The category of “Best Actor in a Leading Role” included five phenomenally talented actors.  One of the newcomers included in this league was Get Out’s  Daniel Kaluuya.  This was Kaluuya’s first nomination and “break-out performance,” as many critics claimed.  He was also featured in episodes of the series, Black Mirror, and is also an actor in the recent film, Black Panther.  Another newcomer to the Academy was Hollywood’s new darling, actor Timothée Chalamet.  The fresh-faced 22-year-old shocked critics in the best way possible in his portrayal of Elio in the movie Call Me By Your Name.  Chalamet is the youngest actor to be nominated for this award since 1939. 

“Timothée is a beautiful human being.  Something about him is so likable and he is so talented… he has such a wide range of performances and I can’t wait to see more of him soon,” says sophomore Ava Fasciano.

Chalamet also stars in Lady Bird as the moody Kyle Scheible.  Denzel Washington was nominated for his role in Roman J. Israel Esq, as well as Daniel Day-Lewis in Phantom Thread.  Some critics believed he was going to score the win over Day-Lewis, as the actor announced he was retiring after this role, which was a disappointment to many moviegoers.  The winner was Gary Oldman for his transformative and extremely accurate portrayal of Winston Churchill in Darkest Hour.  With a demanding role such as that (one that required six total hours for makeup alone), he was the Academy’s favorite and was expected to win all along. 

The reason we all tuned into the 90th Annual Oscar Ceremony, the biggest honor, the most meaningful award of them all; the award for “Best Picture.”  Each of the films were critically acclaimed, earning themselves a spot on list year’s list of best movies.  Three Billboards Outside Ebbing, Missouri tells the story of a mother (Frances McDormand) who rents three billboards to call attention to her daughter’s unsolved murder and her difficulties with local authorities as a result of this.  The Shape of Water, directed by Guillermo Del Toro won for “Best Director,” is a movie about a mute custodian (Sally Hawkins) at a high-security government laboratory who becomes infatuated with a captured amphibian creature.  The next film, Dunkirk, follows the lives of soldiers who are trapped on the beaches of Dunkirk during WWII in 1940 and journey to evacuation.  Call Me By Your Name, which  won for “Best Adapted Screenplay from a Novel,” is a coming-of-age drama that follows two young men, Elio Perlman (Timothée Chalamet), a 17-year old boy, and Oliver (Armie Hammer), a 24-year old student, during the Italian summer of 1983.  The film shows the growing romantic relationship these two characters develop and the struggles they face along the way.  The next film, Lady Bird, is another coming-of-age story that follows the life a high school senior (Saoirse Ronan) and her unstable relationship with her mother (Laurie Metcalf).  Darkest Hour shows an account of Winston Churchill’s (Gary Oldman) early days as Prime Minister, as Nazi Germany began its quest to dominate Europe, threatening to defeat the United Kingdom during the second world war.  It displays the friction created from the differing opinions about the decision of whether to negotiate with the German powers.  Phantom Thread is set in 1954 London that follows a British couturier (Daniel Day Lewis) who falls in love with a young waitress and uses her as his muse.  Get Out pursues the horror story of a young African-American (Daniel Kaluuya) who visits his white girlfriend’s parents for the weekend, where his uneasiness about their perception of him eventually reaches a boiling point.  Lastly, The Post depicts the true story of the Washington Post’s team trying to get a hold of the controversial Pentagon Papers in the early 70s.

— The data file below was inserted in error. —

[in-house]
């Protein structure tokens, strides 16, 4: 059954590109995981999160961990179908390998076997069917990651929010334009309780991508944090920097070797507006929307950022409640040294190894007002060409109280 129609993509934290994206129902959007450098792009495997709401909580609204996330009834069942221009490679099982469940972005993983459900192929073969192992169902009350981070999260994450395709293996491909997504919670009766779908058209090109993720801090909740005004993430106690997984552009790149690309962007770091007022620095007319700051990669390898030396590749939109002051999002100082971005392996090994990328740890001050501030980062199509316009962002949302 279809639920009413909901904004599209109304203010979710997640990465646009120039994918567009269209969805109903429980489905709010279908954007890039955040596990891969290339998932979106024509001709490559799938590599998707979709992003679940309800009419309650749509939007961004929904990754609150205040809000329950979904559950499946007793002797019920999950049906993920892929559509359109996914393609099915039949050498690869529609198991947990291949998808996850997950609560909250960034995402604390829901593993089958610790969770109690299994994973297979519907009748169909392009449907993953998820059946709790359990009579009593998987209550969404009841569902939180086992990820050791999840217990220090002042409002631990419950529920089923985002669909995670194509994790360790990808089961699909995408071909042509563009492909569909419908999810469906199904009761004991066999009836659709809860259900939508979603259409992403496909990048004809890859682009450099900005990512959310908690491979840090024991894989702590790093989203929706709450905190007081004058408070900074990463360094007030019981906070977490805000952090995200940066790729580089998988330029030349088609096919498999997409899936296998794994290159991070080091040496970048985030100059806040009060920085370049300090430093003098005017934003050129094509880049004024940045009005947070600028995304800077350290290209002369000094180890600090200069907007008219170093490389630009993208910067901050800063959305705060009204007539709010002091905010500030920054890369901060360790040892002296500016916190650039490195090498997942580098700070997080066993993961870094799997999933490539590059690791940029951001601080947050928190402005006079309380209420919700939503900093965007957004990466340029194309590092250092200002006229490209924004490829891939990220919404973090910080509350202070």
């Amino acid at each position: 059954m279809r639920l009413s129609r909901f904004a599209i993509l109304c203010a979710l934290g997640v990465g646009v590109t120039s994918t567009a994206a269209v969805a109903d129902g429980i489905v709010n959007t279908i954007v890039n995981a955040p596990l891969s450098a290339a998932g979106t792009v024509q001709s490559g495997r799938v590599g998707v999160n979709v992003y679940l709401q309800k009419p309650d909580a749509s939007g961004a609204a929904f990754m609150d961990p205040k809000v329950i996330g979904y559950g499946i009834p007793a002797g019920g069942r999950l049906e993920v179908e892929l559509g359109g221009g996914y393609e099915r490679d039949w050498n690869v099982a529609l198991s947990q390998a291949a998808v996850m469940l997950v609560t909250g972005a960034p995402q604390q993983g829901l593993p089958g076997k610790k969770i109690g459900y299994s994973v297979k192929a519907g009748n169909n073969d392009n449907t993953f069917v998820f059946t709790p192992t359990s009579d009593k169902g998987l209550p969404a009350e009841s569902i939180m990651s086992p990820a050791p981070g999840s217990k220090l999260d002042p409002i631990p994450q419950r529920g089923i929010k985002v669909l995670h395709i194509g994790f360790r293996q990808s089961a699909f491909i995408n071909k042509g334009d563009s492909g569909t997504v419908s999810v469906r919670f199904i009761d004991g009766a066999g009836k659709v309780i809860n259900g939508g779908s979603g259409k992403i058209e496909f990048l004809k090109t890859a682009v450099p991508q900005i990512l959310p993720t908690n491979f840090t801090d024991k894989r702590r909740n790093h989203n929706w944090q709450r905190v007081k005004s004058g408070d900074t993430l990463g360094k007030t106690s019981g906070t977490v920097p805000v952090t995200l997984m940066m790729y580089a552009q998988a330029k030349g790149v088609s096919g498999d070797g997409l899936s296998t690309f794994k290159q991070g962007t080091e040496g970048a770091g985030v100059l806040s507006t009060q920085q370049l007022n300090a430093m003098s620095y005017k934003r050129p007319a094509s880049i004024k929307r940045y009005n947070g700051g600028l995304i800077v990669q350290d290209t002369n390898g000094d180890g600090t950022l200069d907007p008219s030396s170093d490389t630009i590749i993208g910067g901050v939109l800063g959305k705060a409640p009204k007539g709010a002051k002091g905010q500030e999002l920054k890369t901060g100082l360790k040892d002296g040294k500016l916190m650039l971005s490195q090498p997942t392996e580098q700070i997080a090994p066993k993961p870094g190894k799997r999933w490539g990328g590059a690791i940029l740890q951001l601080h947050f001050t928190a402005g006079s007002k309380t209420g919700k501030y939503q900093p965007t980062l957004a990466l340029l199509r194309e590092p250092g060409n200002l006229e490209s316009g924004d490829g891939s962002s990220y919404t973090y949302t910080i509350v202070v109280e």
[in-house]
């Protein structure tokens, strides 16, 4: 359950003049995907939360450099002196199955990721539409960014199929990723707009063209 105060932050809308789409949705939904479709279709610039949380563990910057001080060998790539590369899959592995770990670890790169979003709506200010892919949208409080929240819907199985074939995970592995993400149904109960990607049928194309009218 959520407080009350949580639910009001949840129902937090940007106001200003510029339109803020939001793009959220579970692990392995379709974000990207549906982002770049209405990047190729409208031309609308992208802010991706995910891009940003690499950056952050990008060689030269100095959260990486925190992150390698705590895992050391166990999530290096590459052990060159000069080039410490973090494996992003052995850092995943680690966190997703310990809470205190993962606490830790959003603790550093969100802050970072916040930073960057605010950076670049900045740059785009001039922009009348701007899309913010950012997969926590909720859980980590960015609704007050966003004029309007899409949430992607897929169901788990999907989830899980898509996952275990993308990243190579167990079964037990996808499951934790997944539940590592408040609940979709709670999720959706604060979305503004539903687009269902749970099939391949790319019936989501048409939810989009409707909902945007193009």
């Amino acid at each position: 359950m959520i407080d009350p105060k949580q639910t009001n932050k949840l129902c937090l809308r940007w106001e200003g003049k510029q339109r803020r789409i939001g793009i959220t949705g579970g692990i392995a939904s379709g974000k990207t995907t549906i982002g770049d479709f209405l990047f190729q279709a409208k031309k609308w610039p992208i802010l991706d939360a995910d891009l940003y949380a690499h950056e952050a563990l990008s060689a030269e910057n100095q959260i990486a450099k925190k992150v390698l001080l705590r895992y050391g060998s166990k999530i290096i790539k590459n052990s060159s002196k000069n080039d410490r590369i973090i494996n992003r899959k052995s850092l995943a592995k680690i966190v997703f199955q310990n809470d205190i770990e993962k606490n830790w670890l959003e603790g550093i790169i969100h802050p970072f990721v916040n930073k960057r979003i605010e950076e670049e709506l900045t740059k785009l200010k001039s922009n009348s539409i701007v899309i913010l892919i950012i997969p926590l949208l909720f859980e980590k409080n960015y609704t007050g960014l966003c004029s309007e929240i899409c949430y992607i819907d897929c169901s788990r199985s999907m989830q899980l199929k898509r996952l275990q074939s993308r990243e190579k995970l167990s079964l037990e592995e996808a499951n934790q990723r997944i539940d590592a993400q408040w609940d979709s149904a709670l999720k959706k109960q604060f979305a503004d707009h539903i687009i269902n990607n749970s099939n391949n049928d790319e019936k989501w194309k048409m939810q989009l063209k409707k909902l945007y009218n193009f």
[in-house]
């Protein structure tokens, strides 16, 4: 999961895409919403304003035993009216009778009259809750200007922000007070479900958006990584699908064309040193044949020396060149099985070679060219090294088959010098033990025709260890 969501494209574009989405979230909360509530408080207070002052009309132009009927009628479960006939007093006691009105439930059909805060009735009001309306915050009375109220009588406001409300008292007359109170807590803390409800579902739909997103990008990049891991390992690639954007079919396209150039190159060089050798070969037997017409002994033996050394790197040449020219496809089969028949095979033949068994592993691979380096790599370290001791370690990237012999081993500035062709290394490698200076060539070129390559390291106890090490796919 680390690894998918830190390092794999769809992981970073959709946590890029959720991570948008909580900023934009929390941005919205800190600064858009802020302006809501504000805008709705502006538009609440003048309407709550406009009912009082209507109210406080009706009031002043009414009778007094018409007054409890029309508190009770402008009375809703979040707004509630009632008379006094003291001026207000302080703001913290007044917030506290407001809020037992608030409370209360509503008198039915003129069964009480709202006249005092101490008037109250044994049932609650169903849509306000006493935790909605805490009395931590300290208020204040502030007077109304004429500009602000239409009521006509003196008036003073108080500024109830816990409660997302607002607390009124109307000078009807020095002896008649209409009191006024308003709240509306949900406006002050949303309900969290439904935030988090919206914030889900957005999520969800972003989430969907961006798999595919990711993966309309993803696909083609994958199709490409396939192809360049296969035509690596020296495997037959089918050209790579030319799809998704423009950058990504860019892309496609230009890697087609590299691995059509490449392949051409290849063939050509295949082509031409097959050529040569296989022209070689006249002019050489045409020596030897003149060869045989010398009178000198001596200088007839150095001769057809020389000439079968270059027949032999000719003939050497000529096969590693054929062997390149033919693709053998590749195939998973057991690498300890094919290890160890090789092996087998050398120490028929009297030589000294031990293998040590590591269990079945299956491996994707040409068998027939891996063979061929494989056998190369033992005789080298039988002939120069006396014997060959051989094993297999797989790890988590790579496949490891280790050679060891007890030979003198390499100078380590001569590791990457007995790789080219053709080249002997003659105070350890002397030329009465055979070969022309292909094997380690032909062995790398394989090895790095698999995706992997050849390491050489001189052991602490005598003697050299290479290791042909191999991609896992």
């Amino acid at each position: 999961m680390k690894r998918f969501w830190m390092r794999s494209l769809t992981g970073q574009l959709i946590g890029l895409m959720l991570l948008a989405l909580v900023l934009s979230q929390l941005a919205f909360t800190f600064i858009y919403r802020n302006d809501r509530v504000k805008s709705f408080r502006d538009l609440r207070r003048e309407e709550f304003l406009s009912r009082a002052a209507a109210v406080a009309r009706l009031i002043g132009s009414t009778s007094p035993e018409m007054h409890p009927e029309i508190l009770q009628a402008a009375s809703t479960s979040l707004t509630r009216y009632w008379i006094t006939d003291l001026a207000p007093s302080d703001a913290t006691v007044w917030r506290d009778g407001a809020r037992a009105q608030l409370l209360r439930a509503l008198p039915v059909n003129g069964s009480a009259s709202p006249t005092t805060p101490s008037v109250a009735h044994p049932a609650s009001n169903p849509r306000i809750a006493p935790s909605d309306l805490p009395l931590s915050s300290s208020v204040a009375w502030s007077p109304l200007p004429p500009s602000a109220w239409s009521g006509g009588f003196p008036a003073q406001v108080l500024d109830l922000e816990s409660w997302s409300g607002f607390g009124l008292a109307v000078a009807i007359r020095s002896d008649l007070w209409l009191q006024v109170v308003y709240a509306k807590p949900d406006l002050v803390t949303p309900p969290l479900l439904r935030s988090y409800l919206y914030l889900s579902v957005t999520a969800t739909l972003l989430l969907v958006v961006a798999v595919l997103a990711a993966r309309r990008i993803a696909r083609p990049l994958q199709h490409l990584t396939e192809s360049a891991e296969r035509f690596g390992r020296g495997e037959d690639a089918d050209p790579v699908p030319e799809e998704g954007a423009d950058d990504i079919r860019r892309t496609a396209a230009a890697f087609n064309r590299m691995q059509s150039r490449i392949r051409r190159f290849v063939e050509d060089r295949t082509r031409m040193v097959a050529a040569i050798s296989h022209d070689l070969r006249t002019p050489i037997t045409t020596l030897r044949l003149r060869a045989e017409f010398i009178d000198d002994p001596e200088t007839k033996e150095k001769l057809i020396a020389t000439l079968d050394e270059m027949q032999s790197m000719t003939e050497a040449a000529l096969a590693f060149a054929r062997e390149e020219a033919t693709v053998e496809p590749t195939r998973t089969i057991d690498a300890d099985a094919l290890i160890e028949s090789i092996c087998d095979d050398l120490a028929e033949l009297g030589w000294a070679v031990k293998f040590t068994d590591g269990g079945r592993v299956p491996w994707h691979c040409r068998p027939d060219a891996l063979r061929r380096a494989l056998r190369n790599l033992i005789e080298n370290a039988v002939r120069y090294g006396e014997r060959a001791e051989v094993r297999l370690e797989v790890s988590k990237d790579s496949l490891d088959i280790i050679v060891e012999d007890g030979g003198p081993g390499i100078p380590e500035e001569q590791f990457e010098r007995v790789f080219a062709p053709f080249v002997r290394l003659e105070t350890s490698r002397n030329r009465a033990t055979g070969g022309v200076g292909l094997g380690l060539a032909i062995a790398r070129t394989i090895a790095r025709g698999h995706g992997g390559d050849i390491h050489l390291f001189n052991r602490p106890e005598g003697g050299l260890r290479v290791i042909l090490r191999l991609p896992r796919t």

The Shape of Water took home the award for “Best Picture,” which to most viewers, was not a surprise at all. In fact, many of the winners were unsurprising.

“The Oscars seemed to be a disappointment,” said sophomore Katie Mazzei.  “Almost every award was predictable and Jimmy Kimmel’s jokes were not as creative or funny as last year’s.  However, the attention to the TIME’S UP movement being brought into light by the Hollywood scene is amazing and inspiring.”